Here’s one of the responses from the comment section:
“Do things that are specifically aimed at being inclusive. In our area we have created an Ultimate frisbee league. Even in name its called “The Ultimate League For Non All Stars That Still Enjoy Ultimate.” It worked, we have kids from all kinds ofbackgrounds,athletes, drama kids, band kids, nerdy kids. They all like it because of the very fact that its specifically inclusive. Then, by the time we meet new kids at Ultimate and then get them to club, they know people when they get there. It doesn’t have to be ultimate, or even a sport, just as long as you’re getting kids to hang out together. Once they do that, they realize they should have been friends with these folks all along. Not to mention about how contact work like that strengthens and opens the doors for new relationships.”
Special Thanks To Whoever Left That Comment!
A few years ago we also started an Ultimate Frisbee Club Team at the high school where we led Young Life. It began with 10 guys and gals we knew from Young Life, but by the second practice, there were over fifty kids showing up, many of whom we had never met. It seemed it was easier for my friends involved with YL to invite their peers to Ultimate practice than YL club.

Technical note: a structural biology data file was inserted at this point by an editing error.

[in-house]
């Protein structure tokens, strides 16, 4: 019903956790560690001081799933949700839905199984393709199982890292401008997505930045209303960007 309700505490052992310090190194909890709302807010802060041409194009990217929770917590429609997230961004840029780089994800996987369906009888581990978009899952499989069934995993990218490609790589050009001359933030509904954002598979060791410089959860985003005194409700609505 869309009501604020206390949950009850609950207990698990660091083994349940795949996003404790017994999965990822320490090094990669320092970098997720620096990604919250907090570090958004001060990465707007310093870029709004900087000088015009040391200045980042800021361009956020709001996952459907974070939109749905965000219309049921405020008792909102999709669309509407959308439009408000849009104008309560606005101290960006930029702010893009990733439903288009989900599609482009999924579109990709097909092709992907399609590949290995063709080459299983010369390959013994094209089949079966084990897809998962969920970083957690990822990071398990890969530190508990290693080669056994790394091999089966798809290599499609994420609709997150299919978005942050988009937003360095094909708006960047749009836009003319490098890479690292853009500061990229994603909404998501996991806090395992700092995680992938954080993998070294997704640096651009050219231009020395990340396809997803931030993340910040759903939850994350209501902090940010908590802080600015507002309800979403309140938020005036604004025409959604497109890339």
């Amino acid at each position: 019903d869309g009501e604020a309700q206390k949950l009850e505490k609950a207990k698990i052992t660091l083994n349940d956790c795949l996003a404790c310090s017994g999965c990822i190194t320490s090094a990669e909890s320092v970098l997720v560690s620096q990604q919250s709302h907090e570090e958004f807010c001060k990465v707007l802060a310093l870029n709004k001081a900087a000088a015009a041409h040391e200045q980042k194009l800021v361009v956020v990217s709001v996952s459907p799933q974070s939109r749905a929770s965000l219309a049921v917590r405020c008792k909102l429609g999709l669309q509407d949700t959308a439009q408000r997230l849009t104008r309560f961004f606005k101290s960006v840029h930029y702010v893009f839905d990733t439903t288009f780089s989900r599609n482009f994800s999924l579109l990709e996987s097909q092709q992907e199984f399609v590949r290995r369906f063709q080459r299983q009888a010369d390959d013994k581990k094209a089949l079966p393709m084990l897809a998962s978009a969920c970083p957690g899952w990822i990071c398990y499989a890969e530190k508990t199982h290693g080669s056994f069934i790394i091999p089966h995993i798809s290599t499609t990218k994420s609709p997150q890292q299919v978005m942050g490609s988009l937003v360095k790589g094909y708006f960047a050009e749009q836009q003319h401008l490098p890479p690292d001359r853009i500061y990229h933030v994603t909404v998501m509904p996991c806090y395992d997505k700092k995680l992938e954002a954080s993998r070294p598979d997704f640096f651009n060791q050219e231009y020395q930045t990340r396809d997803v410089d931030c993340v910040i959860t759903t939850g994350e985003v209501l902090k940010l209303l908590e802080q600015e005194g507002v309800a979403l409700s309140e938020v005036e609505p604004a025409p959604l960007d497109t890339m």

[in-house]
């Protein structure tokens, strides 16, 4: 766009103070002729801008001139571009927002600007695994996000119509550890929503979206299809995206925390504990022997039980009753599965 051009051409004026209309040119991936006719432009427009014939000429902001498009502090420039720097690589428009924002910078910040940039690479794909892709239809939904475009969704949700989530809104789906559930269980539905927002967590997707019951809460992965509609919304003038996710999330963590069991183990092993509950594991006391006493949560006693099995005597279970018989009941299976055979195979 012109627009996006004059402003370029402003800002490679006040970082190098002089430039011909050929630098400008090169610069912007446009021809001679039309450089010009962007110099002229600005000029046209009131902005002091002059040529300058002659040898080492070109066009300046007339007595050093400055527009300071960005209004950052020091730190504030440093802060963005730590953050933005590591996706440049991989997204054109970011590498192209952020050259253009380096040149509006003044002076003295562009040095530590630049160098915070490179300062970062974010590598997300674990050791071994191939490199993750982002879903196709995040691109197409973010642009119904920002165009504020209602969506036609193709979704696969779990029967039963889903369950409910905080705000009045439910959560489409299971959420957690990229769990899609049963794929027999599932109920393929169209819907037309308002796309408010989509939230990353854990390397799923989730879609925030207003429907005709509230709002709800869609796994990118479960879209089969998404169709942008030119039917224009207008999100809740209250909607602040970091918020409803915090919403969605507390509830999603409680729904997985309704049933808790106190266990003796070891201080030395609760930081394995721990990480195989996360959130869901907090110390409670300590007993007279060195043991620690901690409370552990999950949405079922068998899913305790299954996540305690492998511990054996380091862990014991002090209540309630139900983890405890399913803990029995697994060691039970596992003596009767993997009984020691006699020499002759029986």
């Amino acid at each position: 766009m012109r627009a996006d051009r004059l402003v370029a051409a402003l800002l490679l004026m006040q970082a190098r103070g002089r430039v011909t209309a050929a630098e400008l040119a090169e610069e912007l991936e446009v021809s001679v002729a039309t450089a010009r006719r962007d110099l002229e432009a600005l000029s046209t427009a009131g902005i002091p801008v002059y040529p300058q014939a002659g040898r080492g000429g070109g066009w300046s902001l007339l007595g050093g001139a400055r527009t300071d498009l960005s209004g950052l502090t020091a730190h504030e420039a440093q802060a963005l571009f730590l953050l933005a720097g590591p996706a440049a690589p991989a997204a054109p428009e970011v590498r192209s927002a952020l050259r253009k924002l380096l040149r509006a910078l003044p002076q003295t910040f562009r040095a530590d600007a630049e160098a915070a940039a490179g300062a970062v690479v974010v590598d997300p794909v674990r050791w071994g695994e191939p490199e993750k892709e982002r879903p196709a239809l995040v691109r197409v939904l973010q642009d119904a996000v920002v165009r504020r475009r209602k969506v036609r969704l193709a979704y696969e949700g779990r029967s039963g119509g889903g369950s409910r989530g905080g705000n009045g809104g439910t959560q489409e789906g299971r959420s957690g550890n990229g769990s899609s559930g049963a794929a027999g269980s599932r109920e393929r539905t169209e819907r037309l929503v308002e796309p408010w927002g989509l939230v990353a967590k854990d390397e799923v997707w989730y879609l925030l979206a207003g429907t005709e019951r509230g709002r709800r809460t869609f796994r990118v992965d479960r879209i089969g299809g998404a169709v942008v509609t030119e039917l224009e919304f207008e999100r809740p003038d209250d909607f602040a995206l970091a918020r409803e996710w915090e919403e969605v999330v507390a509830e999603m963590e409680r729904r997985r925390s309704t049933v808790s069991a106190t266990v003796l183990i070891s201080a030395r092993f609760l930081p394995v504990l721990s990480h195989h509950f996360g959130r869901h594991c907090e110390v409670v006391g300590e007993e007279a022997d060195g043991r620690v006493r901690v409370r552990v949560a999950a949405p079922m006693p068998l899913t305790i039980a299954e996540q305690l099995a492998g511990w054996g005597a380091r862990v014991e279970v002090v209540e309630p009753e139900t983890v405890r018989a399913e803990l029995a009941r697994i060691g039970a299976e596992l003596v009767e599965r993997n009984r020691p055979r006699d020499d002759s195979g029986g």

We only practiced on Mondays and Thursdays after school, so it was low commitment, and only played in a few tournaments throughout each semester. Most kids never even associated Ultimate and YL in their minds, even though the coaches were YL leaders. It was a booyah way to get to know more kids and to care for them even if they never came to a YL club. I love the idea above of calling it “The Ultimate Team For Non-All-Stars” or something that invites kids in who might otherwise feel like they are not talented enough to play.What other out of the box contact work ideas have you done? Have any of you helped start or lead other types of clubs at the high school?